Encephalitis is inflammation of the brain. The inflammation may be in the whole brain or just parts of the brain. The swelling can stop the brain from working properly, increase pressure in the skull, and damage brain tissue.
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Factors that may increase your chance of viral encephalitis include: Living, working, or playing in an area where mosquito- or tick-borne viruses are common.
Not being immunized against diseases, such as:
A suppressed immune system caused by certain medications, or health conditions, such as
HIV infectionNewborns of mothers who have
are at risk for herpes simplex encephalitis.
Certain cancers can overstimulate the immune system. This can increase the risk of encephalitis.
The symptoms may range from mild to severe. Severe encephalitis can lead to permanent brain damage and death.
Milder symptoms include: FeverWeakness, severe fatigueHeadacheSensitivity to lightStiff neck and backVomitingMuscle achesRashYawning
More severe symptoms may include: Changes in consciousnessPersonality changesConfusionIrritabilitySeizuresLoss of mobility
Progressive drowsinessTrouble walkingTrouble speakingTrouble swallowing
You will be asked about your symptoms and medical history. A physical exam will be done.
To look for signs of infection your bodily fluids may be tested. This can be done with: Blood testsLumbar puncture
to test the fluid that surrounds the brain and spinal cord
biopsy may also be done to look for problems in the brain tissue.
Images may be taken of your head to look for swelling or damage. This can be done with: CT scanMRI scan
Your brain's electrical activity may be tested. This can be done with an electroencephalogram (EEG).
There are very few treatments for viruses, they simply have to run their course. Most treatment will focus on supporting the body until the virus has passed. Treatment will be based on individual needs but may include: Antiviral drugs to shorten the duration of the illnessSteroids to reduce inflammation in the brainDiuretics to decrease pressure inside the headIntubation to support breathing; may also help decrease pressure in the headAnticonvulsant medication to prevent and/or treat seizures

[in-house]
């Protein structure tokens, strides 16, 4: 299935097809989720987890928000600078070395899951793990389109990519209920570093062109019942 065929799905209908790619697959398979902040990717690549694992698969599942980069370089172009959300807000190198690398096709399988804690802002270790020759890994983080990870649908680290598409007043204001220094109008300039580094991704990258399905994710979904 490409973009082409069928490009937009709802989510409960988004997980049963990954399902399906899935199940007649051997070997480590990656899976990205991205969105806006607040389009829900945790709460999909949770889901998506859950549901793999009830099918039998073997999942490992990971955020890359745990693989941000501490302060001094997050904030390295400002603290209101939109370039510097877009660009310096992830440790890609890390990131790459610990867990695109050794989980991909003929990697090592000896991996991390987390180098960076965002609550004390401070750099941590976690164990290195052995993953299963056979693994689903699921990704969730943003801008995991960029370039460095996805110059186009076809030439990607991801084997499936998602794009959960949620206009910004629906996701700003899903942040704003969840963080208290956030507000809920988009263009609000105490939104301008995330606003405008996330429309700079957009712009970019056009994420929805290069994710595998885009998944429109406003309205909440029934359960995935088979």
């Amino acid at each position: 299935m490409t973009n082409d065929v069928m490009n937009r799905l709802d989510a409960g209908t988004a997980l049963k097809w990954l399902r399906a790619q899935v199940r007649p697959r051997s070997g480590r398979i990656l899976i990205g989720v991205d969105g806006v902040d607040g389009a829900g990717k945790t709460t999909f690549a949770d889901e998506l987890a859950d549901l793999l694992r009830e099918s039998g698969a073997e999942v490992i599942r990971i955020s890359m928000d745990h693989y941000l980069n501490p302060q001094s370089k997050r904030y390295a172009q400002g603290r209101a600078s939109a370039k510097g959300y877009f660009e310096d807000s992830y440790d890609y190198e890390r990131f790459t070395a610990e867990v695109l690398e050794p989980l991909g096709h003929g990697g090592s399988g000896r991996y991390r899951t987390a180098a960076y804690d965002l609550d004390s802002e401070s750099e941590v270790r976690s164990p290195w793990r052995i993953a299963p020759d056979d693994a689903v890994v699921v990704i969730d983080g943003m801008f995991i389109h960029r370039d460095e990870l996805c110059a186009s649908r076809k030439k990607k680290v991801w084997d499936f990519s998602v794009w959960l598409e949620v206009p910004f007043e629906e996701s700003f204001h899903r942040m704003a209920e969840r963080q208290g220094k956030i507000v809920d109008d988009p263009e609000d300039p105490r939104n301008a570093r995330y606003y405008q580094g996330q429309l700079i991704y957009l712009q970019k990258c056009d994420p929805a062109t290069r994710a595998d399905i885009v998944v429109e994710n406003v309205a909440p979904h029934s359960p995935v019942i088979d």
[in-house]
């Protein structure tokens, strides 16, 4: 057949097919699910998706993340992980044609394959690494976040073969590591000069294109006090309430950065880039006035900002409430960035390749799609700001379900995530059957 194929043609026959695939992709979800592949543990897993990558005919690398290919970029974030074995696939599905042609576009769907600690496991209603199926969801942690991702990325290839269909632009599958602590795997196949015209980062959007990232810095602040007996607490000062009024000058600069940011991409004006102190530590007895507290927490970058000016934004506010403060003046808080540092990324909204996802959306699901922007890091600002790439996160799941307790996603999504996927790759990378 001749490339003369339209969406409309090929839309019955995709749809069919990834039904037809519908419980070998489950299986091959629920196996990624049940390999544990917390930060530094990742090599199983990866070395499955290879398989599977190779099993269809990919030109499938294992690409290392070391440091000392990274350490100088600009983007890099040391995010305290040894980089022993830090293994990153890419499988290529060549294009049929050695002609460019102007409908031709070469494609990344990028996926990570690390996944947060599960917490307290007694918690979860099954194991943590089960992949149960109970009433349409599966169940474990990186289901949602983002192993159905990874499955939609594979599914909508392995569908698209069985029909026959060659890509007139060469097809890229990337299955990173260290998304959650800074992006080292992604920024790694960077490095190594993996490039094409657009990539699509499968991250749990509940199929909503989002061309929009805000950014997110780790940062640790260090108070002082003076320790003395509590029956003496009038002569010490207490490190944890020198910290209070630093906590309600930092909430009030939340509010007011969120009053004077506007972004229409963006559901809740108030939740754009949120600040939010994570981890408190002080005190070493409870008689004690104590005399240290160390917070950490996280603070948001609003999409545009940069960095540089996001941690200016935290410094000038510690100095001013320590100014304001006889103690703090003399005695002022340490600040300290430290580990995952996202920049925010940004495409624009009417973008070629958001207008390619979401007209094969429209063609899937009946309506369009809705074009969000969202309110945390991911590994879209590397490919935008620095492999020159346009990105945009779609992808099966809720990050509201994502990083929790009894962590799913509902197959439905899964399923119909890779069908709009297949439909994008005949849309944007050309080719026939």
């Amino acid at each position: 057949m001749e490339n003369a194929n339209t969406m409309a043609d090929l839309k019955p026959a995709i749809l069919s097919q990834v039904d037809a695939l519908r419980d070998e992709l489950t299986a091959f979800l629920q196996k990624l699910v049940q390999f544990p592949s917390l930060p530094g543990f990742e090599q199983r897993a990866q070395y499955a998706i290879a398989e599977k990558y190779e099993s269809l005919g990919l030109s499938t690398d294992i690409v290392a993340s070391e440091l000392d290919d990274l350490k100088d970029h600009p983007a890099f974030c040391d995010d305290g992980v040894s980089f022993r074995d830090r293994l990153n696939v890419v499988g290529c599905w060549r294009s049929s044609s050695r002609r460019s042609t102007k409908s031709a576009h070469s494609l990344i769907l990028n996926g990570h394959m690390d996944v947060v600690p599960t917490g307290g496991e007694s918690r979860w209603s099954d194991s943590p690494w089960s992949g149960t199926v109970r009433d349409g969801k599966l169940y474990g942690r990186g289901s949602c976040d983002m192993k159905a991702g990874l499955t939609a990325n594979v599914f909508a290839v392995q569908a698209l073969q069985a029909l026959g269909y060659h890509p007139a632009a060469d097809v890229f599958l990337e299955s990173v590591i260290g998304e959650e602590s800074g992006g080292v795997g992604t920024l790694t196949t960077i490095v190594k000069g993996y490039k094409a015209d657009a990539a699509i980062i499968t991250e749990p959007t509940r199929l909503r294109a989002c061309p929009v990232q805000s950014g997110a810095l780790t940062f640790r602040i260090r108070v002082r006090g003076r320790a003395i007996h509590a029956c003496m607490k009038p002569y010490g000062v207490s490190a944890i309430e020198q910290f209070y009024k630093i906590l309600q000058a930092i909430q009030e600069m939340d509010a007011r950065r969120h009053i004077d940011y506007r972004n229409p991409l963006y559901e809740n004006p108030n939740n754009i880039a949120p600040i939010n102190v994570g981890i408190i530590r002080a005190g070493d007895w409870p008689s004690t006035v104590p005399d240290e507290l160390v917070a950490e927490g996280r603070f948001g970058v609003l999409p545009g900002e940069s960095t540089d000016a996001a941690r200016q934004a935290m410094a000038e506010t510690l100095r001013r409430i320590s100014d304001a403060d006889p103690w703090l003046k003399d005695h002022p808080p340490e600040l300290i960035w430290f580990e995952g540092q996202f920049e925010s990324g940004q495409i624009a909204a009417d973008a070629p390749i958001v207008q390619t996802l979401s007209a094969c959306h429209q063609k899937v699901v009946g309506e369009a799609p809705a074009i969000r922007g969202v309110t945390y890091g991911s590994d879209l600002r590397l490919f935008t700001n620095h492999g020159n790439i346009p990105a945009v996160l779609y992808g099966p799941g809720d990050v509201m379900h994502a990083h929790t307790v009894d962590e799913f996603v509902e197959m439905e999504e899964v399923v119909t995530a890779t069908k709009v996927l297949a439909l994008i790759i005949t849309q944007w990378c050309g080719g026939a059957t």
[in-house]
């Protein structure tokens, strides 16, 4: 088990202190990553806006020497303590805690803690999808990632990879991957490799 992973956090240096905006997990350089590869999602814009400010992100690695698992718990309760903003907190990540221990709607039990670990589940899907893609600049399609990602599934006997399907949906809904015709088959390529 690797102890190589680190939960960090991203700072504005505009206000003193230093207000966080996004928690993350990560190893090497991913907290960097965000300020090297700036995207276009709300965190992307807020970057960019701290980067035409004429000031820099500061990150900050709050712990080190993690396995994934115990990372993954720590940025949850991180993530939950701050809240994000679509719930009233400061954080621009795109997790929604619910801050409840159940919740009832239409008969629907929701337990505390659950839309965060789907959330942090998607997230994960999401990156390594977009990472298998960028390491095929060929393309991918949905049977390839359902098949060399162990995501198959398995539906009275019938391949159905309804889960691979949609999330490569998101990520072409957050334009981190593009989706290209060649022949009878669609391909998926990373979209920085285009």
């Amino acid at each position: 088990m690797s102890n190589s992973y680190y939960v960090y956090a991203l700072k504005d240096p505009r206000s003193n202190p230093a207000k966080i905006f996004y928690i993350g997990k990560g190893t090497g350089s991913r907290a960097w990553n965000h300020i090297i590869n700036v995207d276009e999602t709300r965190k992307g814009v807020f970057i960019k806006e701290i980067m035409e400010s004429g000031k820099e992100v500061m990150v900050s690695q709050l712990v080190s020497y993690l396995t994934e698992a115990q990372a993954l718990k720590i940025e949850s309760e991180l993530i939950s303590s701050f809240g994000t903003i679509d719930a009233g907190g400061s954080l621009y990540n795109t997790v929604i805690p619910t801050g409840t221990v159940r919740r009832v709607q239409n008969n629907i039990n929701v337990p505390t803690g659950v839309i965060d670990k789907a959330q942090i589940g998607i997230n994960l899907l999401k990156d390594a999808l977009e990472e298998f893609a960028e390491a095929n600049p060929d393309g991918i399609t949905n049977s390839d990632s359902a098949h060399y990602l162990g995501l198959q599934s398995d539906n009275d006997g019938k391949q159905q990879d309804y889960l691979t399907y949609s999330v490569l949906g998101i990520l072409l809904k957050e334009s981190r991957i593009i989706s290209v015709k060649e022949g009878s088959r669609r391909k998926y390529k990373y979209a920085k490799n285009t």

To help reduce your chance of encephalitis: Make sure that you and your children have recommended vaccinations
Protect yourself from mosquito bites especially in area at high risk of infection. Helpful steps include:
Fix window screens.Drain standing water around your home.Wear long clothes after dark.Use repellent when you are outside.If you are sleeping outside, use proper mosquito netting at night. Look for netting treated with insecticide.
Mann AP, Grebenciucova E, Lukas RV. Anti-N-methyl-D-aspartate-receptor encephalitis: diagnosis, optimal management, and challenges. Ther Clin Risk Manag. 2014;10:517-525.
Nicholas MK, Lukas R, van Besein K. Youmans Textbook of Neurological Surgery, 6th Edition. Section II: General Neurosurgery. Chapter 46. AIDS. 2011.
NINDS meningitis and encephalitis information page. National Institute of Neurologic Disorders and Stroke website. Available at:
http://www.ninds.nih.gov/disorders/encephalitis_meningitis/encephalitis_meningitis.htm. Updated April 16, 2014. Accessed September 23, 2014.
Last reviewed September 2016 by Rimas Lukas, MD
Please be aware that this information is provided to supplement the care provided by your physician. It is neither intended nor implied to be a substitute for professional medical advice. CALL YOUR HEALTHCARE PROVIDER IMMEDIATELY IF YOU THINK YOU MAY HAVE A MEDICAL EMERGENCY. Always seek the advice of your physician or other qualified health provider prior to starting any new treatment or with any questions you may have regarding a medical condition.
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